As most any dog owner knows, our canine companions love to chew…well, just about anything! Unfortunately, they often chew things that they are not supposed to chew–like shoes, cords and wires, rugs, or anything you drop on the floor. While the damage to things like these can be annoying or even panic-inducing, it’s even more alarming if our dogs chew things that could make them sick, or worse.

This is why it’s important not only to curb the destructive chewing behavior, as well as provide them with appropriate chewing toys and then reward acceptable chewing behavior.

Why Do Dogs Chew the Wrong Things?

First, it’s important to identify what is normal chewing behavior in dogs:

  • Puppy teething–It’s normal for puppies to chew things around them to investigate their world, as well as seek to alleviate teething pain.
  • Normal dog chewing–All dogs chew bones or toys, as part of their nature, for enjoyment and fun, for stimulation, and for alleviating anxiety. Chewing appropriate objects strengthens their jaws and keeps their teeth clean.

Secondly, it’s equally important to understand why dogs deviate from appropriate chewing behavior to engage in destructive chewing behavior:

  • Puppies are never taught what NOT to chew.
  • Dogs are bored and want attention.
  • Dogs are fearful, or potentially neglected or abused, or ill.
  • Dogs are suffering from separation anxiety.

Best Tips to Stop Destructive Chewing

While every dog is different, here are some “best” tips offered by vets, the ASPCA, the Humane Society, and dog product suppliers to help curb or stop the destructive chewing behavior our canine companions often insist on continuing to do:

  • Dog-proof your home. Take responsibility for your belongings and keep them out of reach.
  • Keep an eye on your dog. Supervise your dog at all times while the dog is experiencing these bad chewing habits. Correct your dog if it chooses the wrong chew “toy” and provide an appropriate one.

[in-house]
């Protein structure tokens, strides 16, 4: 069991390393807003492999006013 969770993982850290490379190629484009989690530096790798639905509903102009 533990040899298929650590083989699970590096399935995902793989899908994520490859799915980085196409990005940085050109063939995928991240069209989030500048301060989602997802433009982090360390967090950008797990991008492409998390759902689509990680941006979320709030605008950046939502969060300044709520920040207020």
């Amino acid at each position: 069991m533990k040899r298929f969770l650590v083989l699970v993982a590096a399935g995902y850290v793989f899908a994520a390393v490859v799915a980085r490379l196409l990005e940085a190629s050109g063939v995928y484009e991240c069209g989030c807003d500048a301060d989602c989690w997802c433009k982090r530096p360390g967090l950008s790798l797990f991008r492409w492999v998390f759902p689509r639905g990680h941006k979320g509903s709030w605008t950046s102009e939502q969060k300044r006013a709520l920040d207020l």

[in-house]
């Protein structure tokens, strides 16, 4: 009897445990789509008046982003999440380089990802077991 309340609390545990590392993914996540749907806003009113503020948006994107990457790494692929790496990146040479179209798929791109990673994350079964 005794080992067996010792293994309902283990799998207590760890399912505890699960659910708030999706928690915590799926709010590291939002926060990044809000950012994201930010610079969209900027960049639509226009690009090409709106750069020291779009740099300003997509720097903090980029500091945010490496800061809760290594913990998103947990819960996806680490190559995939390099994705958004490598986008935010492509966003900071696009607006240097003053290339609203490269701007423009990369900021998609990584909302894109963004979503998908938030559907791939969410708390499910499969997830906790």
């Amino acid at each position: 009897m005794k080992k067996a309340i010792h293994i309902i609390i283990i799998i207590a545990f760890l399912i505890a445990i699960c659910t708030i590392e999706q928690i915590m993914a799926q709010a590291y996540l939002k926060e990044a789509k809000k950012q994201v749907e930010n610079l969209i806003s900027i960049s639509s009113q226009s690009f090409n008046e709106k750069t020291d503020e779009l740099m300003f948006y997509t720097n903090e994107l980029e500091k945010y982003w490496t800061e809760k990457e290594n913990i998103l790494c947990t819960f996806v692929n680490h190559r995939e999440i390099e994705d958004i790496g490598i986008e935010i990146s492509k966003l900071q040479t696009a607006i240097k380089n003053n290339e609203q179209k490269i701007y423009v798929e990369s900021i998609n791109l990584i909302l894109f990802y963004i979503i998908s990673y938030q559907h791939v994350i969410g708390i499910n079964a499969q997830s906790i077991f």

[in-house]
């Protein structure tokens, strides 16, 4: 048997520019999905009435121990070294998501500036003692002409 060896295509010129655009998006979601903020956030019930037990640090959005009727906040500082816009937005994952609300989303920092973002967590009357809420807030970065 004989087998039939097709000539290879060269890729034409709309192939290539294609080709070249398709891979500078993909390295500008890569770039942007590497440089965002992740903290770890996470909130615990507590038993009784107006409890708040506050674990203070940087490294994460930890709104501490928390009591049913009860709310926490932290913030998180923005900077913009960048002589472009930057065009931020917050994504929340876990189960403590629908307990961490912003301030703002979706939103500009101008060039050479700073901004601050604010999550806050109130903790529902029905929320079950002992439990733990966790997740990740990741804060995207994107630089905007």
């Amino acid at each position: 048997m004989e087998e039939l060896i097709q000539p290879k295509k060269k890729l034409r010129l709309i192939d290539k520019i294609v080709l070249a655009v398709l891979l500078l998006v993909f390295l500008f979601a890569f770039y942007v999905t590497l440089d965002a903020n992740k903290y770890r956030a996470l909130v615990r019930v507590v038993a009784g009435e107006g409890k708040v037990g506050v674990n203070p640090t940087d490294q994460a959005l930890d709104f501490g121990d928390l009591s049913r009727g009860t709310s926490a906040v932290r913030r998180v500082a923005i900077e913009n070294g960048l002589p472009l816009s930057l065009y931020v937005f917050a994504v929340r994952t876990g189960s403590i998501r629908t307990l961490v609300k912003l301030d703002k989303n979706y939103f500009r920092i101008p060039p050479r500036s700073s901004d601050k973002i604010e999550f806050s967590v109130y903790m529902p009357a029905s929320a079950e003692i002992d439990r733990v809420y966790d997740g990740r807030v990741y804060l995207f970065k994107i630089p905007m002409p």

• Provide appropriate chewing toys. Following the previous point, always provide appropriate chewing toys for your dog, preferably not something like a shoe or sock, because then your dog will be confused between what is an unacceptable household item and an appropriate chew toy.
  • Associate toys and food. Build a “food obsession” with your dog, to build an association between toys and food. For instance, some dog toys allow you to put food in a toy for your dog to munch on.
  • Offer a toy or treat in exchange for the wrong item. If your dog has the wrong item in its mouth, prompt your dog with the cue “Give” and swap the wrong item for a dog toy or treat.
  • Alternate edible and other chew toys. Keep your dog interested in its own toys by alternating between edible ones and regular chew toys. Supervise your dog with edible chew toys, to ensure your dog doesn’t choke.
  • Exercise your dog. Provide your dog with plenty of physical and mental exercise, indoors and outdoors. If you catch your dog with an inappropriate chew “toy” – shout loudly to interrupt your dog’s behavior and give your dog an actual chew toy instead.
  • Apply taste deterrents. There are products you can apply to furniture and other items that have a bitter taste.
  • Spend time with your dog. Make sure you spend enough time with your dog, because our canine companions love us and want to have “people time.”

Some things to NEVER do to your dog, as it will only exacerbate bad chewing behavior:

  • Don’t discipline AFTER the fact–only correct when you catch your dog chewing the wrong thing.
  • Don’t chase your dog–this makes your dog think you’re playing instead of trying to correct it.
  • Don’t muzzle or otherwise constrict your dog’s mouth.
  • Don’t tape a damaged chewed item to your dog.
  • Don’t crate your dog for an extended period of time.

View more articles written by K’Lee Banks.

About The Author K'Lee Banks

K. Lee Banks has a Master of Education (M.Ed.) degree in Instructional Technology, as well as a Bachelor of Arts (B.A.) in Psychology. She is a dog lover who has written many popular articles about dog training, supplies, and behavior. In her free time, she enjoys spending time with family working on quilts.

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